K* and ethics in the private sector

By Robyn Read, Alecia Boddie, and Zuzanna Chociej

K* Conference 2012 brought us together yesterday morning to talk about K*’s relation to the private sector.  One issue that rose to the surface was the ethics of K*. Specifically,  the question that arises concerns the interests that are being served by policy decisions.

The traditional industrial model is founded on information ownership and control. Within this model, in order to protect their ideas from competitors, private sector businesses primarily conducted in-house research.  However, in our new knowledge economy – when it is nearly impossible to control the flow of information – these businesses are now recognizing that they do not have the capacity to effectively steward information.  More specifically, in addition to utilizing crowd sourcing, they are relying on open source software, open data, and open innovation initiatives.

However, just because the traditional model is now ‘opening up’ it doesn’t mean that firms are losing site of what has traditionally been most important: profit. In the new knowledge economy, profits are accrued in the form of knowledge, and private sector businesses are increasingly investing resources in the capture and control of knowledge (which unfortunately does not exclude the manipulation of science-based evidence) for the purpose of promoting self-interest.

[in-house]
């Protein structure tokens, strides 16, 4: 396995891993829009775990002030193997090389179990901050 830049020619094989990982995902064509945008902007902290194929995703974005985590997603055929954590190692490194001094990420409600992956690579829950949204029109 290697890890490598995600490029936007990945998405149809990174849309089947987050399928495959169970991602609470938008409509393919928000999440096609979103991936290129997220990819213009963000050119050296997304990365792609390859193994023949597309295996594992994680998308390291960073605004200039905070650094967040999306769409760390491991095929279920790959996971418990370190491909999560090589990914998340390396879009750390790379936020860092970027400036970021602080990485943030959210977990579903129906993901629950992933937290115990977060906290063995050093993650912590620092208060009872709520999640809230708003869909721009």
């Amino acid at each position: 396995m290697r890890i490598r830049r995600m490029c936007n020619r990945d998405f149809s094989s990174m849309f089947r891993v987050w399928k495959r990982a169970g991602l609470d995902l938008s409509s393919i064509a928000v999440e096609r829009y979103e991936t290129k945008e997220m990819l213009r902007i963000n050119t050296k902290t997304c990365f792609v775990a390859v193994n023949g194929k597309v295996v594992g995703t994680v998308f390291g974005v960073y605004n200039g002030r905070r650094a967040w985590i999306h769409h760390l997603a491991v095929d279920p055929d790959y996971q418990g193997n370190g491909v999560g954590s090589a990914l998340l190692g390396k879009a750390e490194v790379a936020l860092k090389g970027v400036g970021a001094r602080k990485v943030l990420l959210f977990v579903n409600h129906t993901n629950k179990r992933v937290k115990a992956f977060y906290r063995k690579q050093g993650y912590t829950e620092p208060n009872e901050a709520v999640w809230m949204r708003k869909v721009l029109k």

So, the question remains: what is the role of K* in the private sector?  Is K* able to help breakdown traditional power structures to ensure that evidence is used to ensure that industry is regulated in a way that benefits all rather than individual firms?  Do we need to extend the term K* to KI* where ‘I’ is used to make explicit the vested interests of knowledge brokers? Can K* workers play a larger normative role to provide the public and government the full evidence-based picture and provide direction of where to go?   What role does government play in all this?

The one thing that we do know is that there is no clear answer. However; K* workers definitely have a role to play in ensuring that all of the evidence is brought to the table so that we can work through the information and find the best possible solutions for the benefit of all.

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